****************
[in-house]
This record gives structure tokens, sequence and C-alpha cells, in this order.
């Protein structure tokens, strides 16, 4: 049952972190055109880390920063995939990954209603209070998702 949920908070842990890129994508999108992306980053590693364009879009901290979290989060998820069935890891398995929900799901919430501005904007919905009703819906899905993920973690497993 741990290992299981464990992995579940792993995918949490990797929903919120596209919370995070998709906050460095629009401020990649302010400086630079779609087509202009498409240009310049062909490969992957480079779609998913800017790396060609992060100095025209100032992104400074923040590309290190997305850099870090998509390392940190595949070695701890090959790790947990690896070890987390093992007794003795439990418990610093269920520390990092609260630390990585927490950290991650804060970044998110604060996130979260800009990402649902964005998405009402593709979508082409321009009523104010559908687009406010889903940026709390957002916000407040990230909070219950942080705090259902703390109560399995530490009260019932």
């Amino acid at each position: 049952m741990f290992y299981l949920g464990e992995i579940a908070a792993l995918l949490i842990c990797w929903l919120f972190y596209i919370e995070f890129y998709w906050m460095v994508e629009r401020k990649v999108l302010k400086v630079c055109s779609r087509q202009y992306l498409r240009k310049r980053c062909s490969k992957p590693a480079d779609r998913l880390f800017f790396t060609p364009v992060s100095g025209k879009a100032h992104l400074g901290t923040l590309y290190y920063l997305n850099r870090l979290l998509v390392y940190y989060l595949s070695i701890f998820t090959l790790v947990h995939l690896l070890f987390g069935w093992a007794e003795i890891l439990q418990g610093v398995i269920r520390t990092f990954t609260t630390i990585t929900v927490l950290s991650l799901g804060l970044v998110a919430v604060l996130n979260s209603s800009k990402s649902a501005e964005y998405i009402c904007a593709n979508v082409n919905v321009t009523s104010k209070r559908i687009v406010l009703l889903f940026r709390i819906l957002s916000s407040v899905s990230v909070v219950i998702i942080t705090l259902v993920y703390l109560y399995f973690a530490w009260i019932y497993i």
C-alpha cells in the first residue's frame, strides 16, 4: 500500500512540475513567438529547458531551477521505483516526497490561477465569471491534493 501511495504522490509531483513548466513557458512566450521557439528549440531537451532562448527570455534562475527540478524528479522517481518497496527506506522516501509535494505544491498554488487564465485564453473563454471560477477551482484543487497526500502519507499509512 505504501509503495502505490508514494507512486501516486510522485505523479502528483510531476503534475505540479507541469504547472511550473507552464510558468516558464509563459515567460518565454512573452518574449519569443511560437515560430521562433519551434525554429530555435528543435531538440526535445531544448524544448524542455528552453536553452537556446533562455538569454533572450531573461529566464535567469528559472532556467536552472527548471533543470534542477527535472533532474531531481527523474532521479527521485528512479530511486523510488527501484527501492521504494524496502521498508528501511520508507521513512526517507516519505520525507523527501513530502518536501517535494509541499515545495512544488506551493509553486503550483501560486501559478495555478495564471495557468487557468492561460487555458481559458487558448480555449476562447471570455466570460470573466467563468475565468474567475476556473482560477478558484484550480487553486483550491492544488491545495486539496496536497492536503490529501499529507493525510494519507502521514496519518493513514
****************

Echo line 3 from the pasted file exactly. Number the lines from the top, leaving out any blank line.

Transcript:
């Protein structure tokens, strides 16, 4: 049952972190055109880390920063995939990954209603209070998702 949920908070842990890129994508999108992306980053590693364009879009901290979290989060998820069935890891398995929900799901919430501005904007919905009703819906899905993920973690497993 741990290992299981464990992995579940792993995918949490990797929903919120596209919370995070998709906050460095629009401020990649302010400086630079779609087509202009498409240009310049062909490969992957480079779609998913800017790396060609992060100095025209100032992104400074923040590309290190997305850099870090998509390392940190595949070695701890090959790790947990690896070890987390093992007794003795439990418990610093269920520390990092609260630390990585927490950290991650804060970044998110604060996130979260800009990402649902964005998405009402593709979508082409321009009523104010559908687009406010889903940026709390957002916000407040990230909070219950942080705090259902703390109560399995530490009260019932």